But let’s murky the waters a little. First, I would like to look at why any individual fails to internalize laws and customs as a code of morality. The legal apparatus of any society can be viewed as an implicit contract with its constituents. I say “implicit” because none of us were given a choice to sign or not sign any contract with our home country. If we live within its boundaries, we are considered bound by it laws by implication.
Now, societies are formed to better provide for the needs of its people. Long term benefits which require initial investment must be protected; otherwise, we will never be able to rise above the “hunt, kill, eat” mentality. For example, a good many months pass between sowing seeds and harvesting yield. If we existed in a warlike state, as in nature, it would be unlikely that our investments would be protected so long that we could reap the yield, so no one would make the investment. Therefore, we enter into these implicit social contracts as a tradeoff: we must accept the society’s laws and restrictions, but, as a result, we are able to maintain higher standards of living, economically speaking.
But not everyone reaps the same benefits. Inherent to the hierarchical model of society is a measure of income inequality; and, insofar as the total yield of any given society increases, this income inequality grows. So are those on top committing the crimes? I’m sure anyone can come up with examples to answer this question with a “yes” (Enron, anyone?), but, in regard to the more basic of laws (e.g. murder, rape, theft, etc.) the answer is, in general, “no.” These individuals have reaped the most benefit from the social contract, so they have no motivation to break its dictates. Going even further, they have more motivation to see that its dictates are enforced because having them broken would harm them more than other, less affluent, individuals. This is most aptly seen in how Republicans, the party of the rich, are greater proponents of a merciless and unforgiving society than Democrats.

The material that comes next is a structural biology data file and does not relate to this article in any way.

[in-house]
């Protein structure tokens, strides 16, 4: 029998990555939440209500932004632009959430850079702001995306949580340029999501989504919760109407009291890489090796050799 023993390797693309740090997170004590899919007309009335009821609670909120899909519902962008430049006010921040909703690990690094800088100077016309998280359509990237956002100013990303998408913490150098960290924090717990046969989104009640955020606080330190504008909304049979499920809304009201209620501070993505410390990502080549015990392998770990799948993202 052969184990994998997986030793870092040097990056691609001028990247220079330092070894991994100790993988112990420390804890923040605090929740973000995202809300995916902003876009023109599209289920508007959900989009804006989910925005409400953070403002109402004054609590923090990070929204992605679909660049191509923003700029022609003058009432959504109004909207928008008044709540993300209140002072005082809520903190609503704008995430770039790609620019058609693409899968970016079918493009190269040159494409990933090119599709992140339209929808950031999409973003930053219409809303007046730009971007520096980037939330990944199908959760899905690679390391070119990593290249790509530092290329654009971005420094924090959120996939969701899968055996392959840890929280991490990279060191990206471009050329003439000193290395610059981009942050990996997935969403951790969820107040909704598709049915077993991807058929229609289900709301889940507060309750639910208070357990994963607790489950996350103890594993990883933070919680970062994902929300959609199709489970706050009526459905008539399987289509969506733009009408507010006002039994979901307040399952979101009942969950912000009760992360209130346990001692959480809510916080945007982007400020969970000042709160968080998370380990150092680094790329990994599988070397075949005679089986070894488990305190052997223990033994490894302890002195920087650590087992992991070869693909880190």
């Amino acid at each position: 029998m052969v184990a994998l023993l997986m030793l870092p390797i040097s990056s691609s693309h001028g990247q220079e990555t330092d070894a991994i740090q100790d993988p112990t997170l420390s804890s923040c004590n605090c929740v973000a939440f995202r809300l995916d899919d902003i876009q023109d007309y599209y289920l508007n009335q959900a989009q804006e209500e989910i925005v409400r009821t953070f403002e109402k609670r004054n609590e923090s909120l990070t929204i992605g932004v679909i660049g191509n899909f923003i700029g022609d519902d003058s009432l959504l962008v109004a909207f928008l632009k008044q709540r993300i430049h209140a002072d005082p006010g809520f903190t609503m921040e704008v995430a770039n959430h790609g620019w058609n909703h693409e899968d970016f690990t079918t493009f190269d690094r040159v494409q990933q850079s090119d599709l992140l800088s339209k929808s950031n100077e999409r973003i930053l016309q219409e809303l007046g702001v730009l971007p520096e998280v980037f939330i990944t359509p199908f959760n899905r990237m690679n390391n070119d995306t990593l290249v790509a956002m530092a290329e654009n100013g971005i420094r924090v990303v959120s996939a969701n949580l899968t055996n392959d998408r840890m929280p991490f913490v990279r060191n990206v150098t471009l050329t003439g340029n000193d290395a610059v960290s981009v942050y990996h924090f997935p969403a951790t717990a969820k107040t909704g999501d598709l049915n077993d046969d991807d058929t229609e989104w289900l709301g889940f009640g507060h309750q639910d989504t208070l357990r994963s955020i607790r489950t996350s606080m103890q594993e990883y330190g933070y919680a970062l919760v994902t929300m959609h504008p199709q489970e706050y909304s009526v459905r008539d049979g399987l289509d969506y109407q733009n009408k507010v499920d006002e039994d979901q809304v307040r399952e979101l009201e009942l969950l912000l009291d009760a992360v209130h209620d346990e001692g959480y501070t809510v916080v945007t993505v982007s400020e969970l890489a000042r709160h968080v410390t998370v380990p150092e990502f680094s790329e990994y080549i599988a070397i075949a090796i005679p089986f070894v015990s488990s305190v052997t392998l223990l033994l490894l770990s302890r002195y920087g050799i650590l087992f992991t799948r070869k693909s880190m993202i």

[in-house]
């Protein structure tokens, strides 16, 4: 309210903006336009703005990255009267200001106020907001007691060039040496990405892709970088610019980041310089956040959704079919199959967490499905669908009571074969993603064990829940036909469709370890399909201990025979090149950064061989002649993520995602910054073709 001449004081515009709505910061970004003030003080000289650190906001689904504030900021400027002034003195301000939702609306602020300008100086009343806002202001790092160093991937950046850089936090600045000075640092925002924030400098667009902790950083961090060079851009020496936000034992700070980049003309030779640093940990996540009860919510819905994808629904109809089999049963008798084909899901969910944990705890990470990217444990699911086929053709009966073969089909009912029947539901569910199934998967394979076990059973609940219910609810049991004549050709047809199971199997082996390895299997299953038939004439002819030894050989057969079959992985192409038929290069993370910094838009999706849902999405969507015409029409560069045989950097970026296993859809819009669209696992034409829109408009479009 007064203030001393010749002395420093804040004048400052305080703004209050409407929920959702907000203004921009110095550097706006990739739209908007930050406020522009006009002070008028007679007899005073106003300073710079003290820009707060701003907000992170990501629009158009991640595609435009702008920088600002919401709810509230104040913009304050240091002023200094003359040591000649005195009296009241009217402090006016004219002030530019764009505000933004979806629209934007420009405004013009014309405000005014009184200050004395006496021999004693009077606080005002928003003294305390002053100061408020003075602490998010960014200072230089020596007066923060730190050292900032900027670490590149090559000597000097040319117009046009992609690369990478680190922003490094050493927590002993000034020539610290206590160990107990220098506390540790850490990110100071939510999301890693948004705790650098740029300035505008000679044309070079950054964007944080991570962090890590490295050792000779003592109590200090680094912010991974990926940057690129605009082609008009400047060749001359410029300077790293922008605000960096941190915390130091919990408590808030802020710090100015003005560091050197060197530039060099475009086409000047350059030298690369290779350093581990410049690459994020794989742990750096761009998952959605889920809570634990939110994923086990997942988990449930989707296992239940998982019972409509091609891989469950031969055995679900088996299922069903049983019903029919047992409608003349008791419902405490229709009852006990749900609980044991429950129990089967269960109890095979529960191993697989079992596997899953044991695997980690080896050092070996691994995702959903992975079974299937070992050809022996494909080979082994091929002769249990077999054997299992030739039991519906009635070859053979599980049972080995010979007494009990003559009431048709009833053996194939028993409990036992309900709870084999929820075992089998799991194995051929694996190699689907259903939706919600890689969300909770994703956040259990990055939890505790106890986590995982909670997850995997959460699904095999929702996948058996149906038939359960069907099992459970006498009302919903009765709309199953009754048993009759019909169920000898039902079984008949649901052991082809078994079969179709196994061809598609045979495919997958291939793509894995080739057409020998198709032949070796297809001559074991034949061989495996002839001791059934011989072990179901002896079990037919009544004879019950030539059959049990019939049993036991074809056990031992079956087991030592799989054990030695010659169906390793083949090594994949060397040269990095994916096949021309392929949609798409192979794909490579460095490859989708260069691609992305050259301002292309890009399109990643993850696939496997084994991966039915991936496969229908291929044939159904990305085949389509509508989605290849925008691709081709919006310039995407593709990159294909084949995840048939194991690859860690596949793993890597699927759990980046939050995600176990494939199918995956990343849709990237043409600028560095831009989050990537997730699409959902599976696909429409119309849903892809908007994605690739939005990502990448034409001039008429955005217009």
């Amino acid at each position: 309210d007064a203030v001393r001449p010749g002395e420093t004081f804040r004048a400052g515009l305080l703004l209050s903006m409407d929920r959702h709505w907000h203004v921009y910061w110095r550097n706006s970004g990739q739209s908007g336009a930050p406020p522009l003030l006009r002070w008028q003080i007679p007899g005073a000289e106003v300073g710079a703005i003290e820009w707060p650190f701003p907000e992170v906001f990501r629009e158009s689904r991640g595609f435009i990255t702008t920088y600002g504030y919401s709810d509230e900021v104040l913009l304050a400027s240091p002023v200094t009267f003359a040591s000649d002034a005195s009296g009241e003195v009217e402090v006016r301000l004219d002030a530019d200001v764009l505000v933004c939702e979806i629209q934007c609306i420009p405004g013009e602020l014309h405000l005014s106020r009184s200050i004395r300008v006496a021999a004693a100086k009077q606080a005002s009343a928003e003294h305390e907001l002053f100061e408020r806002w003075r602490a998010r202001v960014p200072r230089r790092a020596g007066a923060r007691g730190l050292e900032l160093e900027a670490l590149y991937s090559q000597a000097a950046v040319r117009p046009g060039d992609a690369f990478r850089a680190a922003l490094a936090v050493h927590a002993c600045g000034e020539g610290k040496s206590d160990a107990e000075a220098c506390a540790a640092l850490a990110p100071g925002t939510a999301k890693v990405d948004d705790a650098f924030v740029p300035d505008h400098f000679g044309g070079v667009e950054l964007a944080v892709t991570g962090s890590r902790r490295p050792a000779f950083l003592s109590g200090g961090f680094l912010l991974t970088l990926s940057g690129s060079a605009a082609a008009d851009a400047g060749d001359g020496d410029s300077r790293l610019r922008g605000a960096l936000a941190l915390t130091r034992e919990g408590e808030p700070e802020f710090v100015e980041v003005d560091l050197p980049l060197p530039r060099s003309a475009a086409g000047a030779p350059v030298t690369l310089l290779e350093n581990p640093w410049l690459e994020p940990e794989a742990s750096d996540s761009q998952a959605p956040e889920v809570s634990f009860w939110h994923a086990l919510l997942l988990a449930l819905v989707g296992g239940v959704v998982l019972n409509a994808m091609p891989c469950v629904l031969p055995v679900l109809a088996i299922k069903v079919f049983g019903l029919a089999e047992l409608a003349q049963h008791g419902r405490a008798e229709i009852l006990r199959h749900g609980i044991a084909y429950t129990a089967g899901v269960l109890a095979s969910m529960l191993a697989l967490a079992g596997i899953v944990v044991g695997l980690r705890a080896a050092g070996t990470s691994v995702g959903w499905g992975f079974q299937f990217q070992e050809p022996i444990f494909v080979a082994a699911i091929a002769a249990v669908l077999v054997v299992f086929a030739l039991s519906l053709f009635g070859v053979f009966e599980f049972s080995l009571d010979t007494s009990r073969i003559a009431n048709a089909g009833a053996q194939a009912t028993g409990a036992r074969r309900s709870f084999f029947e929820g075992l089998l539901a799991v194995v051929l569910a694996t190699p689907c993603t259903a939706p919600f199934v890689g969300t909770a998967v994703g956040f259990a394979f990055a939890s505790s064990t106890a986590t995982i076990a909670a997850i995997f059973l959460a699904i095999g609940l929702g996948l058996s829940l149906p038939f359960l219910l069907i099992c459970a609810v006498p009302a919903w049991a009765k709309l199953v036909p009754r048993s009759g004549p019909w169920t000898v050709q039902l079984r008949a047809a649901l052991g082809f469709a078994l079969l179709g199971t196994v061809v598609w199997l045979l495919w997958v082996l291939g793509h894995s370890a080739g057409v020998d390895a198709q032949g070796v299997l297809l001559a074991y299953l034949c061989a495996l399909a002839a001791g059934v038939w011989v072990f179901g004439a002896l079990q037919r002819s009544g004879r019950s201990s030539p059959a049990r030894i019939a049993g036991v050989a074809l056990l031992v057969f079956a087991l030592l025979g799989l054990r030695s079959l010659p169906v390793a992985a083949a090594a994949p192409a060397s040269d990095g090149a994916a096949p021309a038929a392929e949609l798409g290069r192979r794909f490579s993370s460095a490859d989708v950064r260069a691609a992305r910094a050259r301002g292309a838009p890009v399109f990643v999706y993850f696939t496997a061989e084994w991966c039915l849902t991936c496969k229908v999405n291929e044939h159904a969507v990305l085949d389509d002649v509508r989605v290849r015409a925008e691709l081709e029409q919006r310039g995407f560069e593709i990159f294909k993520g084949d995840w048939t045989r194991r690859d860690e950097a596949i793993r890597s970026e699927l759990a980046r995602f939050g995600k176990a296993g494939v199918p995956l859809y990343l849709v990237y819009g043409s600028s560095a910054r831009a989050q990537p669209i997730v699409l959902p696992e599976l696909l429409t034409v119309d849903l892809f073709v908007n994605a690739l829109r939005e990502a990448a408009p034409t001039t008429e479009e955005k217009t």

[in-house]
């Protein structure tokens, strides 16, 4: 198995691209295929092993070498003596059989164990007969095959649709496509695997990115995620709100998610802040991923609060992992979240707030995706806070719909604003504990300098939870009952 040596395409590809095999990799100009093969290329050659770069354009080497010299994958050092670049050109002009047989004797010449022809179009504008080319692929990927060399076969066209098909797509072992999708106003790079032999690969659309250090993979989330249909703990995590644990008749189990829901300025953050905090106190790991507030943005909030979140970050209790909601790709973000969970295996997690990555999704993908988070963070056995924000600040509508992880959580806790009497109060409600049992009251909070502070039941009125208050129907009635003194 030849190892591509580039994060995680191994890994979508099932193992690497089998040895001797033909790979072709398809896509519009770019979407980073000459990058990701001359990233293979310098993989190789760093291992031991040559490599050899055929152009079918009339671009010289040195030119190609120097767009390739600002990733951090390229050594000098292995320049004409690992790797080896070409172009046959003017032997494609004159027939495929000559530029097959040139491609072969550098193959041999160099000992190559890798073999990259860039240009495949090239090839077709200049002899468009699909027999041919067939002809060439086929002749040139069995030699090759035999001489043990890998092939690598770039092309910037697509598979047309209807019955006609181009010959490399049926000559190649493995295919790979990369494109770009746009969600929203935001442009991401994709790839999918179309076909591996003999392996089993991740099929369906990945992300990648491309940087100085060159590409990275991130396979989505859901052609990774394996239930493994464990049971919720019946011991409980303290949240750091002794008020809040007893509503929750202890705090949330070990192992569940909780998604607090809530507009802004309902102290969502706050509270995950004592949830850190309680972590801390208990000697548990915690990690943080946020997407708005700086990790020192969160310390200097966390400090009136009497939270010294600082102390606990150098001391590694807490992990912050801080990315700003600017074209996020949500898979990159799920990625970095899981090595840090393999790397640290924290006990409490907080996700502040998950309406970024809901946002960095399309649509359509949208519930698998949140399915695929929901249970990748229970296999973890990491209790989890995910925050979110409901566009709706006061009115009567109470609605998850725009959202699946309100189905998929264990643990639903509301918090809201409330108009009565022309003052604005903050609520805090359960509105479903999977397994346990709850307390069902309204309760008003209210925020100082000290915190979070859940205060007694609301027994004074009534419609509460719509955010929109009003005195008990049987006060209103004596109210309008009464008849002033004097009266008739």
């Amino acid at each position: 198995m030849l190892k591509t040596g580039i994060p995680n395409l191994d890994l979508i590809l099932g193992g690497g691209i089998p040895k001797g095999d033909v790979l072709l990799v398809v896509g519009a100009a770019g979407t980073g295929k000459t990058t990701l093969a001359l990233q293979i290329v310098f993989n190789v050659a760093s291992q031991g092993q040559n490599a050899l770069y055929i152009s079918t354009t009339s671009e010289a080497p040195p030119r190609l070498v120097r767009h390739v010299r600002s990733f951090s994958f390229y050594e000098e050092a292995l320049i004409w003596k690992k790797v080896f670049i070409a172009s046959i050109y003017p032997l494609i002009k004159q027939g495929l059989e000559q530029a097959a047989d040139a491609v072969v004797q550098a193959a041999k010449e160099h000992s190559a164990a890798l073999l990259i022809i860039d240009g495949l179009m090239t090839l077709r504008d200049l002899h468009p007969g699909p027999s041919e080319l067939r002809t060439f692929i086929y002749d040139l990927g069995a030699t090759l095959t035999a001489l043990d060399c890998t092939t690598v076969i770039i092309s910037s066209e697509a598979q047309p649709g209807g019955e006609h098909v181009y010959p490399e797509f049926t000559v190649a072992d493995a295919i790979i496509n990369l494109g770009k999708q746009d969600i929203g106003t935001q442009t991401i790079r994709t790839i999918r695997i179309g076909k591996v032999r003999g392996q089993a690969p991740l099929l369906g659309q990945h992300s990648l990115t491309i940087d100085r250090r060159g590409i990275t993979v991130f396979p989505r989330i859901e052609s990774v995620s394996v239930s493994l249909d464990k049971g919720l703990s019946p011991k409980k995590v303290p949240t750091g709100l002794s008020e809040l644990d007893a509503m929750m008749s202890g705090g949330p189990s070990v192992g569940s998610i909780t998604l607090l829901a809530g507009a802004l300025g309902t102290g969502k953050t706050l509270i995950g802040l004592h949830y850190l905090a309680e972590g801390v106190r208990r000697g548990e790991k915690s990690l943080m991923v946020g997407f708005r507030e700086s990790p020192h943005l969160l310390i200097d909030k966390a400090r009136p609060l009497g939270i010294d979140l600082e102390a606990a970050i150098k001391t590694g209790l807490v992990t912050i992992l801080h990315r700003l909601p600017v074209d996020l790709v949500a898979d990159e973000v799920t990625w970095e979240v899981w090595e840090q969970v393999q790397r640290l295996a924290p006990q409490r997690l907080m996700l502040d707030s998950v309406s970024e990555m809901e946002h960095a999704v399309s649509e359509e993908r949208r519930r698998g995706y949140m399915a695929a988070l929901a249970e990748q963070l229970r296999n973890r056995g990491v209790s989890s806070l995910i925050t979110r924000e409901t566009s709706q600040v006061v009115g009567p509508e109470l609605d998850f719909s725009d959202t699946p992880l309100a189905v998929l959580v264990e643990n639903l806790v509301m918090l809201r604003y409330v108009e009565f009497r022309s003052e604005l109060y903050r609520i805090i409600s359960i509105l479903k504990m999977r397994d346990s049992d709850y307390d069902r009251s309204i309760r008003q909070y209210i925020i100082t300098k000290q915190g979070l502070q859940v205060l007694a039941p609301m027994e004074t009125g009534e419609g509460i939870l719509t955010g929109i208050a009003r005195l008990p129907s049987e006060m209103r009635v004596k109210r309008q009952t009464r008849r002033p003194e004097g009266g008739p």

So who commits the most crimes? Statistically speaking, those in a lower socioeconomic class do. The social contract does not provide for them as well, so, other than the consequences faced if caught, they have little motivation to fall in line with its dictates. Is this a good reason for committing crimes? I’ll leave that to your judgment, but the point here is that the social contract does not provide for them; therefore, they never internalize its dictates since they serve to keep them at a lower socioeconomic class.
The second way I would like to murky the waters is by bringing in unintentional crimes. People who are strongly driven by morality, or an internalized set of ethical codes, can still make mistakes that hurt others: people drive drunk, intending to go home, but end up killing someone else; kids play with guns, intending to have fun, but the gun goes off and someone dies. There are a thousand examples I can come up with, and, in each example, the legal apparatus serves to punish them. But, if they had no intention to harm someone, what deterrence is the social contract serving? These individuals, by the assumption given above, have internalized the laws and customs of their society, turning them into a morality. When they make these mistakes and someone is hurt as a result, would not the remorse serve enough as deterrence? Why should they be further punished, thus harming their chances of ever leading a fulfilling life again (e.g. jobs will turn these individuals down due to criminal history)?
At this point, many of you are probably saying, “But Julien, we cannot pick and choose who and how we punish. The law must be the same for everyone.” I could not agree more, but that is not an excuse for lazy thinking. We must have a legal apparatus that can account for everyone and best serve each and every individual, along with the society as a whole. With that in mind, I would like to outline, very briefly and generally, an approach to how we can set up a penal system that better serves the purpose of maintaining a fulfilling society.